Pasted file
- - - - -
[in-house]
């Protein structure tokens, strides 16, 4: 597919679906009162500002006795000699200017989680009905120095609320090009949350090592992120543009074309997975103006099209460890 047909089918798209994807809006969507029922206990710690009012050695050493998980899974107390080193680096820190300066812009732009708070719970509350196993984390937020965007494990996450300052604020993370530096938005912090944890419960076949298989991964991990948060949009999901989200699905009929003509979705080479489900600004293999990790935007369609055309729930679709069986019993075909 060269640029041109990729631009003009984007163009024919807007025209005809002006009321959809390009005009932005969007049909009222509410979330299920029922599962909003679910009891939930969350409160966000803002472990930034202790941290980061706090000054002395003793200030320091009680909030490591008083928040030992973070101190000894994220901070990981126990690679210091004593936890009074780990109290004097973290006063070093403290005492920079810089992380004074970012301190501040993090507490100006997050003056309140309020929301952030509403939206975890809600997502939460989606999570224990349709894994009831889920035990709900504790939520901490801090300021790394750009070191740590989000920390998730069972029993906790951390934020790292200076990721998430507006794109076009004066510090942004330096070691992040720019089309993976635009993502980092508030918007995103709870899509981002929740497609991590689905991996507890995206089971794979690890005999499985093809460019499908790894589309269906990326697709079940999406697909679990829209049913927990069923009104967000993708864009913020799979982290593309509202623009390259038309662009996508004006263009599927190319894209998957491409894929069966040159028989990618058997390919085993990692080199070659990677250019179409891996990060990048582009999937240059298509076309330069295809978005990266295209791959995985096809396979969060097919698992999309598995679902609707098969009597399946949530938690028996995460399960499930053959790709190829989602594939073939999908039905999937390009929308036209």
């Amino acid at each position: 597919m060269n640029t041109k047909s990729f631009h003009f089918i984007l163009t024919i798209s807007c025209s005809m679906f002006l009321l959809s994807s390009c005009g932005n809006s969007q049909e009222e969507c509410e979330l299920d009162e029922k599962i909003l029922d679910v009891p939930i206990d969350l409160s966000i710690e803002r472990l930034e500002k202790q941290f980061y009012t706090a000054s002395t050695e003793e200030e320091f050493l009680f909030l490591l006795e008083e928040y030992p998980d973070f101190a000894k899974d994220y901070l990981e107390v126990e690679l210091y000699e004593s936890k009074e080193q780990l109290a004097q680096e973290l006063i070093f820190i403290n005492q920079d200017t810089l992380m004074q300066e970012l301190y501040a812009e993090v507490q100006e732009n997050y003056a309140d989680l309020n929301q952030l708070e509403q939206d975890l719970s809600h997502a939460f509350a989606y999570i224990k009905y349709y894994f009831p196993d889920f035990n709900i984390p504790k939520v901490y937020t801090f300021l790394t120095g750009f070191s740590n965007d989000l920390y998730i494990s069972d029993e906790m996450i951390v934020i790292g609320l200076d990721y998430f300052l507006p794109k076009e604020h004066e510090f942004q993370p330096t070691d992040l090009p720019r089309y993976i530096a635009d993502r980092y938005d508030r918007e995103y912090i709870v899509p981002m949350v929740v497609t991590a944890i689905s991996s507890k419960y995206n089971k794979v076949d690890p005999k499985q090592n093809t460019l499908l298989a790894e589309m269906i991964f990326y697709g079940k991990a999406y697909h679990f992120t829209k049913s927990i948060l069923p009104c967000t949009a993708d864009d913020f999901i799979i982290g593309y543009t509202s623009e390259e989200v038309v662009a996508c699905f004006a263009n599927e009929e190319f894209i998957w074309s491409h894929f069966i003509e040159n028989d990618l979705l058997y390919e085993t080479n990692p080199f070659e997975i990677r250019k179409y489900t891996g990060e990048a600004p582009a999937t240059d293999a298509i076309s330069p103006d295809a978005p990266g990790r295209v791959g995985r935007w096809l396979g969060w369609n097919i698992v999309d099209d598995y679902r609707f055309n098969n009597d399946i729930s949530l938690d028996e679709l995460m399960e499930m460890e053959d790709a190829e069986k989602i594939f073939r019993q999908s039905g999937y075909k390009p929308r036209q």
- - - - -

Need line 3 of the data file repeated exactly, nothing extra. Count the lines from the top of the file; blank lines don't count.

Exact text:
């Amino acid at each position: 597919m060269n640029t041109k047909s990729f631009h003009f089918i984007l163009t024919i798209s807007c025209s005809m679906f002006l009321l959809s994807s390009c005009g932005n809006s969007q049909e009222e969507c509410e979330l299920d009162e029922k599962i909003l029922d679910v009891p939930i206990d969350l409160s966000i710690e803002r472990l930034e500002k202790q941290f980061y009012t706090a000054s002395t050695e003793e200030e320091f050493l009680f909030l490591l006795e008083e928040y030992p998980d973070f101190a000894k899974d994220y901070l990981e107390v126990e690679l210091y000699e004593s936890k009074e080193q780990l109290a004097q680096e973290l006063i070093f820190i403290n005492q920079d200017t810089l992380m004074q300066e970012l301190y501040a812009e993090v507490q100006e732009n997050y003056a309140d989680l309020n929301q952030l708070e509403q939206d975890l719970s809600h997502a939460f509350a989606y999570i224990k009905y349709y894994f009831p196993d889920f035990n709900i984390p504790k939520v901490y937020t801090f300021l790394t120095g750009f070191s740590n965007d989000l920390y998730i494990s069972d029993e906790m996450i951390v934020i790292g609320l200076d990721y998430f300052l507006p794109k076009e604020h004066e510090f942004q993370p330096t070691d992040l090009p720019r089309y993976i530096a635009d993502r980092y938005d508030r918007e995103y912090i709870v899509p981002m949350v929740v497609t991590a944890i689905s991996s507890k419960y995206n089971k794979v076949d690890p005999k499985q090592n093809t460019l499908l298989a790894e589309m269906i991964f990326y697709g079940k991990a999406y697909h679990f992120t829209k049913s927990i948060l069923p009104c967000t949009a993708d864009d913020f999901i799979i982290g593309y543009t509202s623009e390259e989200v038309v662009a996508c699905f004006a263009n599927e009929e190319f894209i998957w074309s491409h894929f069966i003509e040159n028989d990618l979705l058997y390919e085993t080479n990692p080199f070659e997975i990677r250019k179409y489900t891996g990060e990048a600004p582009a999937t240059d293999a298509i076309s330069p103006d295809a978005p990266g990790r295209v791959g995985r935007w096809l396979g969060w369609n097919i698992v999309d099209d598995y679902r609707f055309n098969n009597d399946i729930s949530l938690d028996e679709l995460m399960e499930m460890e053959d790709a190829e069986k989602i594939f073939r019993q999908s039905g999937y075909k390009p929308r036209q």